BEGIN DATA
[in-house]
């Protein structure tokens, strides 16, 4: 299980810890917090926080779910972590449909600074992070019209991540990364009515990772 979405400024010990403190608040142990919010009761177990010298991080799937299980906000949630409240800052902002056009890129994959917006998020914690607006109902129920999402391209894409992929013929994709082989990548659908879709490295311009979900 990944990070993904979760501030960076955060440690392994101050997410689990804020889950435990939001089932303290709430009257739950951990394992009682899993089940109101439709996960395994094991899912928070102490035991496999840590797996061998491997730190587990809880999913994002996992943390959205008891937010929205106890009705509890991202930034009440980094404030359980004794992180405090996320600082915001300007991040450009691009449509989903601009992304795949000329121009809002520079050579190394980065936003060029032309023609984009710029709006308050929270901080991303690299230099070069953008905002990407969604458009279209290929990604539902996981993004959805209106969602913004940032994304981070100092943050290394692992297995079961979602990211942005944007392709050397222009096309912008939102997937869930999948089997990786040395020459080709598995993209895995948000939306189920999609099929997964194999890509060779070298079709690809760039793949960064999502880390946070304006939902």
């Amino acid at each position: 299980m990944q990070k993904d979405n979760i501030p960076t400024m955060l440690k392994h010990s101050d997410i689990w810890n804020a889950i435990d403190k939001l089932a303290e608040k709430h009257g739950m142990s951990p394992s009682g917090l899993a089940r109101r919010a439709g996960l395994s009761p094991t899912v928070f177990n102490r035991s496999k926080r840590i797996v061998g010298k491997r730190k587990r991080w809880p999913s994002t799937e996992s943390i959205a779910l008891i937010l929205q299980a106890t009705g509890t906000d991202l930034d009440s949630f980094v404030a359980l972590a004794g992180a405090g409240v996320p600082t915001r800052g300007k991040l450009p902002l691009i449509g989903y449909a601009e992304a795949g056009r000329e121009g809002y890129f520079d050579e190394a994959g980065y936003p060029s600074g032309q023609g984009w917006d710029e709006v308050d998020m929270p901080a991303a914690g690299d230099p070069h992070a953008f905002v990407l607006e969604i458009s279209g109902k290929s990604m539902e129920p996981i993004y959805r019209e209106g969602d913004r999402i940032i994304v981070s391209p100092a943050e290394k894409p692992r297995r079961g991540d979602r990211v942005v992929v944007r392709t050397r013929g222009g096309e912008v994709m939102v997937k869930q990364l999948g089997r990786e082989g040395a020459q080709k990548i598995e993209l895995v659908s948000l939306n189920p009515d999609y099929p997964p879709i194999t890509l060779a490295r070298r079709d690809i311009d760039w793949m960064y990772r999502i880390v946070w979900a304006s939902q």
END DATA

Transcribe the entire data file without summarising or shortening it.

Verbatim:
[in-house]
């Protein structure tokens, strides 16, 4: 299980810890917090926080779910972590449909600074992070019209991540990364009515990772 979405400024010990403190608040142990919010009761177990010298991080799937299980906000949630409240800052902002056009890129994959917006998020914690607006109902129920999402391209894409992929013929994709082989990548659908879709490295311009979900 990944990070993904979760501030960076955060440690392994101050997410689990804020889950435990939001089932303290709430009257739950951990394992009682899993089940109101439709996960395994094991899912928070102490035991496999840590797996061998491997730190587990809880999913994002996992943390959205008891937010929205106890009705509890991202930034009440980094404030359980004794992180405090996320600082915001300007991040450009691009449509989903601009992304795949000329121009809002520079050579190394980065936003060029032309023609984009710029709006308050929270901080991303690299230099070069953008905002990407969604458009279209290929990604539902996981993004959805209106969602913004940032994304981070100092943050290394692992297995079961979602990211942005944007392709050397222009096309912008939102997937869930999948089997990786040395020459080709598995993209895995948000939306189920999609099929997964194999890509060779070298079709690809760039793949960064999502880390946070304006939902």
């Amino acid at each position: 299980m990944q990070k993904d979405n979760i501030p960076t400024m955060l440690k392994h010990s101050d997410i689990w810890n804020a889950i435990d403190k939001l089932a303290e608040k709430h009257g739950m142990s951990p394992s009682g917090l899993a089940r109101r919010a439709g996960l395994s009761p094991t899912v928070f177990n102490r035991s496999k926080r840590i797996v061998g010298k491997r730190k587990r991080w809880p999913s994002t799937e996992s943390i959205a779910l008891i937010l929205q299980a106890t009705g509890t906000d991202l930034d009440s949630f980094v404030a359980l972590a004794g992180a405090g409240v996320p600082t915001r800052g300007k991040l450009p902002l691009i449509g989903y449909a601009e992304a795949g056009r000329e121009g809002y890129f520079d050579e190394a994959g980065y936003p060029s600074g032309q023609g984009w917006d710029e709006v308050d998020m929270p901080a991303a914690g690299d230099p070069h992070a953008f905002v990407l607006e969604i458009s279209g109902k290929s990604m539902e129920p996981i993004y959805r019209e209106g969602d913004r999402i940032i994304v981070s391209p100092a943050e290394k894409p692992r297995r079961g991540d979602r990211v942005v992929v944007r392709t050397r013929g222009g096309e912008v994709m939102v997937k869930q990364l999948g089997r990786e082989g040395a020459q080709k990548i598995e993209l895995v659908s948000l939306n189920p009515d999609y099929p997964p879709i194999t890509l060779a490295r070298r079709d690809i311009d760039w793949m960064y990772r999502i880390v946070w979900a304006s939902q």